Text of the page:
CSIRO fluids researcher Dr Mahesh Prakash says the physics of bubble creation in carbonated drinks like beer is complex.
“As you pour beer into a glass, you see bubbles appearing on what
are called nucleation sites, where the glass isn’t quite smooth,” Dr
“The bubbles expand to a certain size then rise up
in streams to the surface, where they bump into each other and form a
raft of foam that floats on the top.”
Dr Prakash and his
colleagues have captured the maths describing these processes in
software that allows movie makers, film production houses and others to
create super-realistic special effects.
The four-year project
is being undertaken jointly by CSIRO and South Korea’s Electronics and
Telecommunications Research Institute, one of the world’s largest
computer graphics developers for games, with most of the research being
done in Melbourne.
Clever maths called smoothed particle
hydrodynamics (SPH) helps the software do its job by working smarter
not harder. The software uses less computer power and takes less time
to get better results than other special effects software it has been
CSIRO Business and Commercialisation
Manager, Andrew Dingjan says CSIRO and ETRI hope this will bring the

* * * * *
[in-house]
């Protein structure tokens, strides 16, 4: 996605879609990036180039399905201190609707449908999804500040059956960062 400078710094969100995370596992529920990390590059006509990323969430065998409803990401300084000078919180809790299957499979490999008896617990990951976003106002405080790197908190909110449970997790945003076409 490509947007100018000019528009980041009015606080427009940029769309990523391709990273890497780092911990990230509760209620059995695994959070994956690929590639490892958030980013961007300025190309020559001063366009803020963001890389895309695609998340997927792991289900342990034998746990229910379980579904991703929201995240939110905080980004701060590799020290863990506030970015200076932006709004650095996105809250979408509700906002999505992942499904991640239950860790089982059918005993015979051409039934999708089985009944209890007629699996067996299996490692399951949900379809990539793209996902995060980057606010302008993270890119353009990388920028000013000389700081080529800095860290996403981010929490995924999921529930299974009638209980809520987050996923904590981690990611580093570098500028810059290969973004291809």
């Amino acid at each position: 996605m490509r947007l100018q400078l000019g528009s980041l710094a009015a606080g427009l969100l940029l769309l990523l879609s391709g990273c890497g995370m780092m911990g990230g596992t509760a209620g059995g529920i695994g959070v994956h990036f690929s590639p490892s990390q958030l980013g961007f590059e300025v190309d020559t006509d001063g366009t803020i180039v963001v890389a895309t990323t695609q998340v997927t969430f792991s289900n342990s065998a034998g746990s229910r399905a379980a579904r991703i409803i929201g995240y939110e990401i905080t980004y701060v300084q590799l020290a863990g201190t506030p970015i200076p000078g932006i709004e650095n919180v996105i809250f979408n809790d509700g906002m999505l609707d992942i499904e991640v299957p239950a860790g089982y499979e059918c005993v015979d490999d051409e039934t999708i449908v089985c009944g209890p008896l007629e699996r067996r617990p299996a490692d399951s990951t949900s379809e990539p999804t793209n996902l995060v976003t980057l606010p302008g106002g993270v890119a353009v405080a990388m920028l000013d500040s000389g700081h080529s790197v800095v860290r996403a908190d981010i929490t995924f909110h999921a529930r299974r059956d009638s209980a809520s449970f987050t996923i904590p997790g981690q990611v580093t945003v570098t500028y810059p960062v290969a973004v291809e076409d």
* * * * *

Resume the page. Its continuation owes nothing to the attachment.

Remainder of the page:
fluid animation software within reach of smaller film production houses.
Hollywood studios spend vast sums on single-use solutions when they
make blockbusters like ‘Poseidon’ and ‘The Perfect Storm’ but we’d like
our software to make realistic special effects easier to come by,” Mr
Computer animation is a US$55billion global
industry. Discussions with potential global commercialisers of the
software will follow next year.
CSIRO and ETRI’s presentation,
‘Bubbling and Frothing Liquids’, is part of a technical session on
animating fluids at the San Diego Convention Center on Thursday 9
A video of the software’s rendition of rolling waves, sudden flooding and pouring beer is available at http://www.csiro.au/multimedia/FluidSpecialEffects.html
Note: This story has been adapted from a news release issued by CSIRO Australia.